"Mirror." he announced, and he looked at himself. He looked half human and half bird, his back covered with rubberlike feathers, and big wings had taken the place of his arms. Square, green scales covered his body, a crest of almost lizardlike dimensions topped his green skull. No angel here, he thought, but he'd been warned so many times before the alter that he was prepared for anything.
The dock looked away, her face showing a little nausea.
"So can I fly?" he asked.
"All our simulations say," she turned her head away, "'no.' Now if you'll excuse me.."
A portal opened, she left quickly, and Very sighed. He'd taken a chance and failed. He knew he'd no longer be able to work as a seafarmer; he'd be lucky to get even a job as a comp psyche, his third field. He hobbled towards the portal. Apparently the mechanism, used to alters, recognized enough of his genes to open, and he waddled into a long hallway. It took a long time just to negotiate that path with his webbed feet and reach the room he'd seen so many times in the commercials. Long before he'd reached there, his chest began to hurt, and he felt a strange shortness of breath.
The crowd that stood there curiously looked at Very. He'd seen them many times before the operation as the docks tried to talk him into signing away his rights to the alter.
An older one, a man with the closest thing to real wings and feathers on his face, said: "Well, son, did it work?"
"No," Very said raspily.
The "angels" huddled together near the perch, a long piece of simuliron that anchored them together like a strange flock of birds. They sat together, in a room that opened onto the sky at the utmost stern of the dirigible, never far from flight. Most of them held deep vials of liquid. Except when flying, they stayed together a lot, unable to walk far, and drank-a lot.
One of them said to Very, "Well, had mankind been meant to fly..."
They all chuckled together even before the completion of the line. One girl, Sarah, with pretty hair and upper body, and an ostrich's legs, said: "Well, it's too bad for you really, but, as they say," she started to get up, "we've 'got to fly.'"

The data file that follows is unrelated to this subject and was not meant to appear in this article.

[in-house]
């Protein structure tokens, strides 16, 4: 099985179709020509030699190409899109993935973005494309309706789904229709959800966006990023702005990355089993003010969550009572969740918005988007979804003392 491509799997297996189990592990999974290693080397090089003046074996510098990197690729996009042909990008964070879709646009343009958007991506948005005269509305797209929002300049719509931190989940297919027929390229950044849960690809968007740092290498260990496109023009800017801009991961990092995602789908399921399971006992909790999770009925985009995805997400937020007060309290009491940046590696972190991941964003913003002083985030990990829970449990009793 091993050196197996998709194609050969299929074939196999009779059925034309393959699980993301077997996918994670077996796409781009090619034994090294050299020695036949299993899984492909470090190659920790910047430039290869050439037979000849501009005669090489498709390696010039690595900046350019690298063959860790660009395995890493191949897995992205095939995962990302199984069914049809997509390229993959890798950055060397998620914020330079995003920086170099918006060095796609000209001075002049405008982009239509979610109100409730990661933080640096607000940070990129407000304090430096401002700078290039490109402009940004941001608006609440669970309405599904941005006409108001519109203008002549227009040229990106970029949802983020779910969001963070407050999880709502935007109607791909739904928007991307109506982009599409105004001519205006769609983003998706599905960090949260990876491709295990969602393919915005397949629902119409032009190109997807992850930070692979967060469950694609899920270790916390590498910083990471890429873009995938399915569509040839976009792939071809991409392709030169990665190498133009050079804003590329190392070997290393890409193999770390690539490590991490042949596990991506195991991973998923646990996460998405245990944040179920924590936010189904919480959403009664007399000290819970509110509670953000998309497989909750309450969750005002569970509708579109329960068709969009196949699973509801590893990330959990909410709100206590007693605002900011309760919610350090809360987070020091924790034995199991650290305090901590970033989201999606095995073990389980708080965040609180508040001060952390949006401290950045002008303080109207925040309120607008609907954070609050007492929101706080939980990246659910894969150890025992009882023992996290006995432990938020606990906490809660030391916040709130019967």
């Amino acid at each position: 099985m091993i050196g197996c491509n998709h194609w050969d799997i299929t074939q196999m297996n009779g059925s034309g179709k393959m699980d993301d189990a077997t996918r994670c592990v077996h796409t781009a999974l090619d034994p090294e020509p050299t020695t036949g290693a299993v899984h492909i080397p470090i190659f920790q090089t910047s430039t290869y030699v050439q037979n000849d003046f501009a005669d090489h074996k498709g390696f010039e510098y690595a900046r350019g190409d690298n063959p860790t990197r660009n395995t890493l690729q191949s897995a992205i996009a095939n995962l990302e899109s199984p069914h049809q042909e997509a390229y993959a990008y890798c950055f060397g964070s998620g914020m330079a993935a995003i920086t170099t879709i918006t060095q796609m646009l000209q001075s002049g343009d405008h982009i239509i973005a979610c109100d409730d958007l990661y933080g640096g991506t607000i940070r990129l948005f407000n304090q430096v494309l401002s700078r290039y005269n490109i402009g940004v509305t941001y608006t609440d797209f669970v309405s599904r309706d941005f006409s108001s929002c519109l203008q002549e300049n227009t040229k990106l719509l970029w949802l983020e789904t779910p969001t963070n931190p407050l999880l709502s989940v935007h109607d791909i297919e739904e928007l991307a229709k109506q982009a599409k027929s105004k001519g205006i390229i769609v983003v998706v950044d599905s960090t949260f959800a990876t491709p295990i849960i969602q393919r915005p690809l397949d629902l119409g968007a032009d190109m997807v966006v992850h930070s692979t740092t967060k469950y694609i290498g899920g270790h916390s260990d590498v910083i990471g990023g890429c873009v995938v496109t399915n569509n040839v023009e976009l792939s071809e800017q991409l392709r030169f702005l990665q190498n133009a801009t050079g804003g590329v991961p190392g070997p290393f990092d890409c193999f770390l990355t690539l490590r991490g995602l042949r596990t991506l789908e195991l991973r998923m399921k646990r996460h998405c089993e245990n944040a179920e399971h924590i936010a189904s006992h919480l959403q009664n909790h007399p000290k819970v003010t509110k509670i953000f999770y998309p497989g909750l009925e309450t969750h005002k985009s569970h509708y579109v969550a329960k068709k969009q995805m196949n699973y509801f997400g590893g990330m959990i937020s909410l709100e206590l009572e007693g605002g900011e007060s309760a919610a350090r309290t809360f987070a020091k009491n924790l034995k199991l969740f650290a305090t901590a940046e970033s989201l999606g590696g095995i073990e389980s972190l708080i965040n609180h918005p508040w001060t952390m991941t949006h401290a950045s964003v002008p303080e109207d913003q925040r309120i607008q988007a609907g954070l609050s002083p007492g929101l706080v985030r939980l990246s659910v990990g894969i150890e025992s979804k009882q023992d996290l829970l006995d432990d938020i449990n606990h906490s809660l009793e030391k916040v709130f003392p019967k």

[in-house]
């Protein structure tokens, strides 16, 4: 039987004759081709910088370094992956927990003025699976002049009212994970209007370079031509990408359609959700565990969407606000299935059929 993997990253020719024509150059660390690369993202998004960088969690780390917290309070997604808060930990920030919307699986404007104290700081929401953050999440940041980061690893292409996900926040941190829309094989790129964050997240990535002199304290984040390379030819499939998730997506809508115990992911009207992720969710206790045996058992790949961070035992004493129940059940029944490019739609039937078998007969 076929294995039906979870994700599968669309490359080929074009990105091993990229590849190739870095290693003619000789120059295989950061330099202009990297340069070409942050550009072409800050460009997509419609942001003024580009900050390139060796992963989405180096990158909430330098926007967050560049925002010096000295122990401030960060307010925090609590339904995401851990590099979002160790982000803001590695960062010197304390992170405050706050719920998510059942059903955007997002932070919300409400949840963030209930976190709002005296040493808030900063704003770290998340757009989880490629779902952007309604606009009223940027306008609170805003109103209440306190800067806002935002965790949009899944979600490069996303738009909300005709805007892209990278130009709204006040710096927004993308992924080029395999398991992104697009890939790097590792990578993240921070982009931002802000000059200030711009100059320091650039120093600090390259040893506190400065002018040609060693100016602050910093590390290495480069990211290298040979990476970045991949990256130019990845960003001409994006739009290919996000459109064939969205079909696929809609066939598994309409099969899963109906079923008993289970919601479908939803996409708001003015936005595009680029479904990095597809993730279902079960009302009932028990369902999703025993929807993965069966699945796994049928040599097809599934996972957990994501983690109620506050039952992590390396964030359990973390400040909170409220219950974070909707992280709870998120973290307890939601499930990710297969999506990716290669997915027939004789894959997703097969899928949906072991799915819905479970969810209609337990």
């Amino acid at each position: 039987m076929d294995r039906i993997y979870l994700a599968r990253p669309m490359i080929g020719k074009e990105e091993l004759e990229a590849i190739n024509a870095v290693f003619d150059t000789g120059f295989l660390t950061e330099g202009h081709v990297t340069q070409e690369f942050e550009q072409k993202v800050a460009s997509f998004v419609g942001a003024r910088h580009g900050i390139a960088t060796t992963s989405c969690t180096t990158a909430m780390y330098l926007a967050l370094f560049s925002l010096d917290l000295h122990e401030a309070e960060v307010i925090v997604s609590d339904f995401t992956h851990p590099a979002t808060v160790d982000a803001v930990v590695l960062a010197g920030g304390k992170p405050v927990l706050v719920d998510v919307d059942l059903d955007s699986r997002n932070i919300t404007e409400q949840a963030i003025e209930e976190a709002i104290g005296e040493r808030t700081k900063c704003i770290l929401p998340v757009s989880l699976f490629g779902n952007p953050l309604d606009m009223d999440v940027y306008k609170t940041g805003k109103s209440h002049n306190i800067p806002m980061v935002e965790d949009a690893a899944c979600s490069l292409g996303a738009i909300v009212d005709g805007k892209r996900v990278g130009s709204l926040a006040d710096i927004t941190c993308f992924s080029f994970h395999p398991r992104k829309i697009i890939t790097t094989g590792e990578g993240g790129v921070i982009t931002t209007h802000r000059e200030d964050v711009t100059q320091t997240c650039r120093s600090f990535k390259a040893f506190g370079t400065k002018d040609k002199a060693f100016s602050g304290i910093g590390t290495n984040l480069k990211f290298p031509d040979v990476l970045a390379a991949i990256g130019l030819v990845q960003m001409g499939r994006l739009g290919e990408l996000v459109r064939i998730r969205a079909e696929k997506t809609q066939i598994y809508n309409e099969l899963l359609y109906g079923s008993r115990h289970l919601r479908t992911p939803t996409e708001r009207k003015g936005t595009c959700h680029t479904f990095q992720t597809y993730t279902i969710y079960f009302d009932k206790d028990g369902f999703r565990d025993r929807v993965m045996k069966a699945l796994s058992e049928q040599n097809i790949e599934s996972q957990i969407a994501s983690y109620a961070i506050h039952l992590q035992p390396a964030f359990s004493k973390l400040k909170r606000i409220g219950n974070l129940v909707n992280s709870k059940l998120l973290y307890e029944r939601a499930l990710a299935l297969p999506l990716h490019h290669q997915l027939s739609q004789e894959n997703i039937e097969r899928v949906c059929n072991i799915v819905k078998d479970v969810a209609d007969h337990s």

With that, she jumped out of the end of the open room at the end of the ship, landing on the perch, like a trapeze artist, and started to beat her wings. Then she let go and started to fly. One by one, the others followed after her, laughing, seemingly happy with at least one part of their existence. Very watched the last one let go and fly off, silhouetted against the sun.
As the final flying man became a dot, Very suddenly felt more alone than he'd ever felt before. It occurred to him that this perch was, for the "angels," like the door on a bird cage: They could no longer walk in the world of men any more than they could fly off and leave the dirigible and its supply of food and drink. They are truly caged birds, he thought, but what am I?
He looked down at his ruined feet and green arms and felt a sudden anger partly at the fleeing flock of "angels" but mostly at himself. In a violent motion, he squatted down on his birds' feet and jumped forward into the air out of the end of the dirigible.
He strained at his arm muscles and felt the weird patches of skin move in response. He felt a sickening sensation of falling before his hands instinctively opened to catch the bar.
He remembered, only as he tried to grasp that piece of metal, though, that he no longer had hands but twisted pieces of flesh covered with odd feathers. He could not pull himself up into the room or even hold onto to the bar until someone came to rescue him. There was no hope.
He hung from the bar looking ahead of him at the last dot disappearing above the black clouds. From the corner of his eye, he could see the tail end of the massive dirigible, and he wondered what all the people would think as they watched him plummet down to the ground. Then he looked down and tried, vainly to see where he'd land, but he could see only black clouds. It seemed forever that he hung there, but it was only a few seconds. He balanced between earth, sky, and clouds.